Women@Web to prevent cyberbullying
Women need to acquire a good level of media literacy to participate in social discussions and protect themselves from cyberbullying. An expert meeting held by DW Akademie in Nairobi, Kenya came to this conclusion.
“Cyberbullying is a bitter reality. Women must learn how to take part in debates on the internet, especially on issues that affect them directly. We have to acquire as many supporters as possible for this project ”, says digital expert Okore Scheaffer, a participant from Kenya. Seven out of ten female journalists in Kenya have already been victims of cyber violence. This is the result of a joint study conducted by the human rights organization Article 19 and the Association of Media Women in Kenya (AMWIK).
With this in mind, 20 experts from Kenya, Tanzania and Uganda at the three-day workshop discussed the problems faced by many women in East Africa who use the internet: sexism, cyber violence, digital security problems and a lack of internet knowledge. The key objective of the workshop was to explore the needs of women in East Africa and to develop solutions to the problems together with the expert group.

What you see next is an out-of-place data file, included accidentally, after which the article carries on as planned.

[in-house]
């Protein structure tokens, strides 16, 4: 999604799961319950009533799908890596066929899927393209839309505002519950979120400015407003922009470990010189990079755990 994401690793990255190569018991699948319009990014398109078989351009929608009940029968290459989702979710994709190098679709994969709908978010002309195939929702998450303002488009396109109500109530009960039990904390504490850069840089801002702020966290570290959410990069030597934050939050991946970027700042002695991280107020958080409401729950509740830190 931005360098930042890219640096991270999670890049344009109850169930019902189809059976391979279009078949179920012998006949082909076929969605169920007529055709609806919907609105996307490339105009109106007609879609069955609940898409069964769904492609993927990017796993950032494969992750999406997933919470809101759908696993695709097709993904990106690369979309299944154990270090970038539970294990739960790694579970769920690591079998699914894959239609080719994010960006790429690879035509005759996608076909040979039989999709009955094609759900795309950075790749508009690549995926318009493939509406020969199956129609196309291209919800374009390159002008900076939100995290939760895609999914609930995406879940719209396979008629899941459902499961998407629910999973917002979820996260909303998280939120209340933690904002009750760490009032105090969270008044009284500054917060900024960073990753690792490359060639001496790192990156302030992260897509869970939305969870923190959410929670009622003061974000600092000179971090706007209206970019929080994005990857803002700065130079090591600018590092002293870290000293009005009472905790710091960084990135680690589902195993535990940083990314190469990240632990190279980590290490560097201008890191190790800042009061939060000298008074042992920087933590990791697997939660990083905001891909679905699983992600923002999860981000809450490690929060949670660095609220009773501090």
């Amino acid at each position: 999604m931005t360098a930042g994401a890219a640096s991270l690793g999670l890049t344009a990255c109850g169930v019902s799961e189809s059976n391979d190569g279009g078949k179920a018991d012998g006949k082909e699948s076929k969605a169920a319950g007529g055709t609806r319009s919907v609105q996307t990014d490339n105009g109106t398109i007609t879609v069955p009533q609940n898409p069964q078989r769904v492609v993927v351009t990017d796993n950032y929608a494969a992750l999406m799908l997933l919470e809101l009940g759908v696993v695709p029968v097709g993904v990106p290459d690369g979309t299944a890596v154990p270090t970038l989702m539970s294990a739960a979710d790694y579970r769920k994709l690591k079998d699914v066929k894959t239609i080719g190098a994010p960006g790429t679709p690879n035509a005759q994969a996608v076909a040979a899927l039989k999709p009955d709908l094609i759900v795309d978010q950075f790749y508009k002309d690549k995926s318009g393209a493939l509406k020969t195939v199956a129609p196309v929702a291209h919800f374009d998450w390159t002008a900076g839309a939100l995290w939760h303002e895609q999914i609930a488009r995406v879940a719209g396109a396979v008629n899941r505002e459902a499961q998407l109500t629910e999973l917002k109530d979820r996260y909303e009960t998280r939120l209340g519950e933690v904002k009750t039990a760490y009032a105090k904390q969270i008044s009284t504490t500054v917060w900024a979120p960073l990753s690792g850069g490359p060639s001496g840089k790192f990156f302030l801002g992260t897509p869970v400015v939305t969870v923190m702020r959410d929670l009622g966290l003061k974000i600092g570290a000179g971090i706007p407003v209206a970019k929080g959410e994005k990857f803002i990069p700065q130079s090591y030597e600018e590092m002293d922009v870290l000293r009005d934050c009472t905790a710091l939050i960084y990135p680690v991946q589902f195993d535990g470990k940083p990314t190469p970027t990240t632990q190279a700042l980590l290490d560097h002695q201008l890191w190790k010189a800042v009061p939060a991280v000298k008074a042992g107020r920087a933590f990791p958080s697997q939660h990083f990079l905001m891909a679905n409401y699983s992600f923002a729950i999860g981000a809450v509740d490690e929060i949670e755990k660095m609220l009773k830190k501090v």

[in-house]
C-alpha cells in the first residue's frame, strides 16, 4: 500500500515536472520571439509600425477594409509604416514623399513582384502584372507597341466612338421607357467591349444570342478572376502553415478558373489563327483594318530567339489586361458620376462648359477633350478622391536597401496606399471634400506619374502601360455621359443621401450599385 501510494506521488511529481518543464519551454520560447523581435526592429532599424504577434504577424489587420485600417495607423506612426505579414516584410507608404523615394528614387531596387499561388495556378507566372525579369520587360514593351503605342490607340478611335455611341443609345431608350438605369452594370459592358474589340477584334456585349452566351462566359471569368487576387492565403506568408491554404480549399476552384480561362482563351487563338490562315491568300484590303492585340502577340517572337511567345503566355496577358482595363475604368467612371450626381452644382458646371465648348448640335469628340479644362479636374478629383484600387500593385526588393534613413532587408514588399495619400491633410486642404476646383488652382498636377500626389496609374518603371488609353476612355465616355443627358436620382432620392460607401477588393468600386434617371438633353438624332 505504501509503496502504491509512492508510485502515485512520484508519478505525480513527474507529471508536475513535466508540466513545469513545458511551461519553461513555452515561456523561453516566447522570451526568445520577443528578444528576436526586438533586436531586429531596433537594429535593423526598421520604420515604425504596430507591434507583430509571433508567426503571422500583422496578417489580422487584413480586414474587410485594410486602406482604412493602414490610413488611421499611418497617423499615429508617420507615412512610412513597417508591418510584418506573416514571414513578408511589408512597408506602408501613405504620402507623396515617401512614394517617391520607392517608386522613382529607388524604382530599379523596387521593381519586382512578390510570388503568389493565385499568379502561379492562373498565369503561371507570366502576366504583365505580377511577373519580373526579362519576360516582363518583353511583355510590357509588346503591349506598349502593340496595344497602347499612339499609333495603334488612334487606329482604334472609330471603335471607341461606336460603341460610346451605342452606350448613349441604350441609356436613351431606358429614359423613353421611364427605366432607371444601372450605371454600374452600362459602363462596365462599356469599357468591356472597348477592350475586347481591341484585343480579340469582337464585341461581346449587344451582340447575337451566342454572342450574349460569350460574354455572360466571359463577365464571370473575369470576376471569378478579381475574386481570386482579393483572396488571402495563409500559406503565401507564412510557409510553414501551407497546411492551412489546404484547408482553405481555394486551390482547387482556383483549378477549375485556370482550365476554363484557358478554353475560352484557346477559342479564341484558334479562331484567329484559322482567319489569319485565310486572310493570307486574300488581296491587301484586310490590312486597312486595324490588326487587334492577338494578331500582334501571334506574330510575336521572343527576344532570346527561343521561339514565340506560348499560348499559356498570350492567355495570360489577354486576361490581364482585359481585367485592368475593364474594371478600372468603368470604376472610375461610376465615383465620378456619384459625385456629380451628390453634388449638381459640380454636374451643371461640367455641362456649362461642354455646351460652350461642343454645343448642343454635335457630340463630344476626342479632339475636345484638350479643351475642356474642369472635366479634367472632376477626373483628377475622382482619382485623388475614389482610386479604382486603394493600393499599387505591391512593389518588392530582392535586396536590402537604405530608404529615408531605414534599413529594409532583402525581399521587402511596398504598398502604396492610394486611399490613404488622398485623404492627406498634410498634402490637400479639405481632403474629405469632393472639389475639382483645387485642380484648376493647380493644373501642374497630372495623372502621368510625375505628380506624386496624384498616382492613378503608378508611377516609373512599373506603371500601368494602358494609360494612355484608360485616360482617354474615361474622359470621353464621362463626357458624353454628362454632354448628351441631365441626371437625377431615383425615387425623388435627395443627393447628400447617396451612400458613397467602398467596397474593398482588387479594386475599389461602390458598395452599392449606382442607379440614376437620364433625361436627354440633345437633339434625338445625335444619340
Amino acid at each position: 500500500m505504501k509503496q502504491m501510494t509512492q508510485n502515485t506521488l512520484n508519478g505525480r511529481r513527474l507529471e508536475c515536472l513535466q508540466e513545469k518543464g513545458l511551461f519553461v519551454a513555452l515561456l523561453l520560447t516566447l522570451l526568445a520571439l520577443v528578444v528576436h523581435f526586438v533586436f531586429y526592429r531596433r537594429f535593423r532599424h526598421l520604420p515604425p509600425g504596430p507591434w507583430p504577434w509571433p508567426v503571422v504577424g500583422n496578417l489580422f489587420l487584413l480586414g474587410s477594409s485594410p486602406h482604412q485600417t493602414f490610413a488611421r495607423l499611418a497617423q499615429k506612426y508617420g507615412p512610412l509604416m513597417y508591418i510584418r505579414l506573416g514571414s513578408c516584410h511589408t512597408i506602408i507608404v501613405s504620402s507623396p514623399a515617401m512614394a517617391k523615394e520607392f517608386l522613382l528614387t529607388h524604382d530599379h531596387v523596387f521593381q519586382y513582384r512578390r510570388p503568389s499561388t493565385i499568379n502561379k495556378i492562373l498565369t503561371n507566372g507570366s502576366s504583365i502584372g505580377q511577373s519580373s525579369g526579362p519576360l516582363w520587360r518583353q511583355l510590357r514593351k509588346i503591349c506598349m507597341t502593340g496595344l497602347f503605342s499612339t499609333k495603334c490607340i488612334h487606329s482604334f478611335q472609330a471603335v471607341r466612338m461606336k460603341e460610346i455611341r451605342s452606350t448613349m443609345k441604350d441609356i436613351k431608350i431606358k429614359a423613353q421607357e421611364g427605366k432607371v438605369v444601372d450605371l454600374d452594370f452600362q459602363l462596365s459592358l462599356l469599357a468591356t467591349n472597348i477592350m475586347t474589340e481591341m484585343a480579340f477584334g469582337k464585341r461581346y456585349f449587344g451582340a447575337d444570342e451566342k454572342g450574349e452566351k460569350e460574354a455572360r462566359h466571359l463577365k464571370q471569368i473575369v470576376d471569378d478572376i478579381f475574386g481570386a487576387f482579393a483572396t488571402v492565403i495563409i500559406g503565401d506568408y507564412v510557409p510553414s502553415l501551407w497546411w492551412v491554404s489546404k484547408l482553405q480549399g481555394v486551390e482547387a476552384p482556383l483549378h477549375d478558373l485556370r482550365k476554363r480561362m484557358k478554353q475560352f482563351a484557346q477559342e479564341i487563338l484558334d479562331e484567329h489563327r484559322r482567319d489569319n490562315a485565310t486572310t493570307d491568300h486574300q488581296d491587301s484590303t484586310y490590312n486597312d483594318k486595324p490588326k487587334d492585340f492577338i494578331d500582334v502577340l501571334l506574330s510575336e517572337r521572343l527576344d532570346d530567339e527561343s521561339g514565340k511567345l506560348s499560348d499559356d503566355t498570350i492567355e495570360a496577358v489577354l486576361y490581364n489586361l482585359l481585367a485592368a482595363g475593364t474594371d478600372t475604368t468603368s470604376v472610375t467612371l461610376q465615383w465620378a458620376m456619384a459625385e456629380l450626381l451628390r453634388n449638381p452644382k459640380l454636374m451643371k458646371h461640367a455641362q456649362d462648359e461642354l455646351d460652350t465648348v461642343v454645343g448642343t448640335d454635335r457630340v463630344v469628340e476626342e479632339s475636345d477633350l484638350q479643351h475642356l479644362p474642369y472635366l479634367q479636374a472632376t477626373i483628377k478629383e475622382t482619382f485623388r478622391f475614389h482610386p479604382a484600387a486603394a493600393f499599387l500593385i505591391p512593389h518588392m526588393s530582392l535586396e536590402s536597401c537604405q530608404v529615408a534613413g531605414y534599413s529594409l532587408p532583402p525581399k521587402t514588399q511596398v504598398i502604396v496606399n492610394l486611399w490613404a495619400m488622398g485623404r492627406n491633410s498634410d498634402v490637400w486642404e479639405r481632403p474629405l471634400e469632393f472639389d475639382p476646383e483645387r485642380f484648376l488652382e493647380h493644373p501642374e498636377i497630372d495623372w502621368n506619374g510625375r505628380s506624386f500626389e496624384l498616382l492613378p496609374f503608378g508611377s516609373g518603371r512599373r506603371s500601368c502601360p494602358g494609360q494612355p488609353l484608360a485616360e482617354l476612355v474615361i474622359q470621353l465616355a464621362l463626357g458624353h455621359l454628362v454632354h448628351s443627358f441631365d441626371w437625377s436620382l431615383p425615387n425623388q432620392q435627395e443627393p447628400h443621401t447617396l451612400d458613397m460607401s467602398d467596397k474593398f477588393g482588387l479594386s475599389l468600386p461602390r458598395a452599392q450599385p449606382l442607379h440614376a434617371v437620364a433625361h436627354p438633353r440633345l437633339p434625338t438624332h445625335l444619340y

Working with the human-centered design method
The workshop used the human-centered design method (HCD) to reach its goals. Participants conducted interviews with women in the suburb of Machakos and interviewed them about their internet habits. Attila Mong, consultant and HCD expert at the DW Akademie, explained the concept: “The user-oriented approach requires you to actively engage with and listen to the people concerned instead of giving your own answers.”
They identified cyberbullying, cultural norms, economic constrains and lack of a political will as substantial challenges. But the most prominent one was the lack of skills. “Most women in East Africa don’t have the skills to effectively maneuver online. They also don’t know how to harness the available online opportunities,” said Asha Abinallah from Tanzania.
A study is planned for the next months
Summarizing the key takeaways from the meeting, experts agreed that digital media literacy is the most important qualification East African women need if they are to use the internet successfully, create their own content and achieve the greatest possible reach. Thus, promoting digital media literacy is the most important aim, especially urban and semi-urban areas.
The goal is to empower women who only have basic internet skills and women who are active online but do not know how to deal with threats and cyberbullying.
A study is planned for the next few months. Its primary purpose is to show how many women in East Africa use the internet, how many women own smartphones, what websites they regularly visit and how they deal with online threats and violence. In the long term, comprehensive data could help to raise public awareness about cyber violence against women and to protect them more effectively.
c. DW Akademie